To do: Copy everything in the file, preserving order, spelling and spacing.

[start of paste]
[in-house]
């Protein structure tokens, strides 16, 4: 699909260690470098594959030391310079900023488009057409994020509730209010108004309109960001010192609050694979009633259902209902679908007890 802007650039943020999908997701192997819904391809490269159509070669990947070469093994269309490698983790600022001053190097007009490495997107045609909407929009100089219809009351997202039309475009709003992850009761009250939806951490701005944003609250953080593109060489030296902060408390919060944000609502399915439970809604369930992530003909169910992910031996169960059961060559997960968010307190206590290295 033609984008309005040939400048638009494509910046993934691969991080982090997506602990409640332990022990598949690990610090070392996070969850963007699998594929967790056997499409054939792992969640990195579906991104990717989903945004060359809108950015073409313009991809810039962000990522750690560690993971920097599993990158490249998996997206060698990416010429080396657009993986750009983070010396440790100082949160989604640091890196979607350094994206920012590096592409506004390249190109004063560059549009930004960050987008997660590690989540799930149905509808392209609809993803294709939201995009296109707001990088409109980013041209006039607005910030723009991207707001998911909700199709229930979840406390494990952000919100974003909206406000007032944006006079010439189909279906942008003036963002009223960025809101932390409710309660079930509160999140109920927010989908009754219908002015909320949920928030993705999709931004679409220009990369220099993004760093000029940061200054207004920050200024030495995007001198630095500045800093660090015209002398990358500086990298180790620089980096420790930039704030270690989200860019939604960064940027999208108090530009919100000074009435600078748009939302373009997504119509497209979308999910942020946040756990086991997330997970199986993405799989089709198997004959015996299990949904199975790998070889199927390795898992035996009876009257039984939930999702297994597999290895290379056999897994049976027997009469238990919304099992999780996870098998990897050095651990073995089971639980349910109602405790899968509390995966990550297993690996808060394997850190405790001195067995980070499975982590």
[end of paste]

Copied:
[in-house]
């Protein structure tokens, strides 16, 4: 699909260690470098594959030391310079900023488009057409994020509730209010108004309109960001010192609050694979009633259902209902679908007890 802007650039943020999908997701192997819904391809490269159509070669990947070469093994269309490698983790600022001053190097007009490495997107045609909407929009100089219809009351997202039309475009709003992850009761009250939806951490701005944003609250953080593109060489030296902060408390919060944000609502399915439970809604369930992530003909169910992910031996169960059961060559997960968010307190206590290295 033609984008309005040939400048638009494509910046993934691969991080982090997506602990409640332990022990598949690990610090070392996070969850963007699998594929967790056997499409054939792992969640990195579906991104990717989903945004060359809108950015073409313009991809810039962000990522750690560690993971920097599993990158490249998996997206060698990416010429080396657009993986750009983070010396440790100082949160989604640091890196979607350094994206920012590096592409506004390249190109004063560059549009930004960050987008997660590690989540799930149905509808392209609809993803294709939201995009296109707001990088409109980013041209006039607005910030723009991207707001998911909700199709229930979840406390494990952000919100974003909206406000007032944006006079010439189909279906942008003036963002009223960025809101932390409710309660079930509160999140109920927010989908009754219908002015909320949920928030993705999709931004679409220009990369220099993004760093000029940061200054207004920050200024030495995007001198630095500045800093660090015209002398990358500086990298180790620089980096420790930039704030270690989200860019939604960064940027999208108090530009919100000074009435600078748009939302373009997504119509497209979308999910942020946040756990086991997330997970199986993405799989089709198997004959015996299990949904199975790998070889199927390795898992035996009876009257039984939930999702297994597999290895290379056999897994049976027997009469238990919304099992999780996870098998990897050095651990073995089971639980349910109602405790899968509390995966990550297993690996808060394997850190405790001195067995980070499975982590």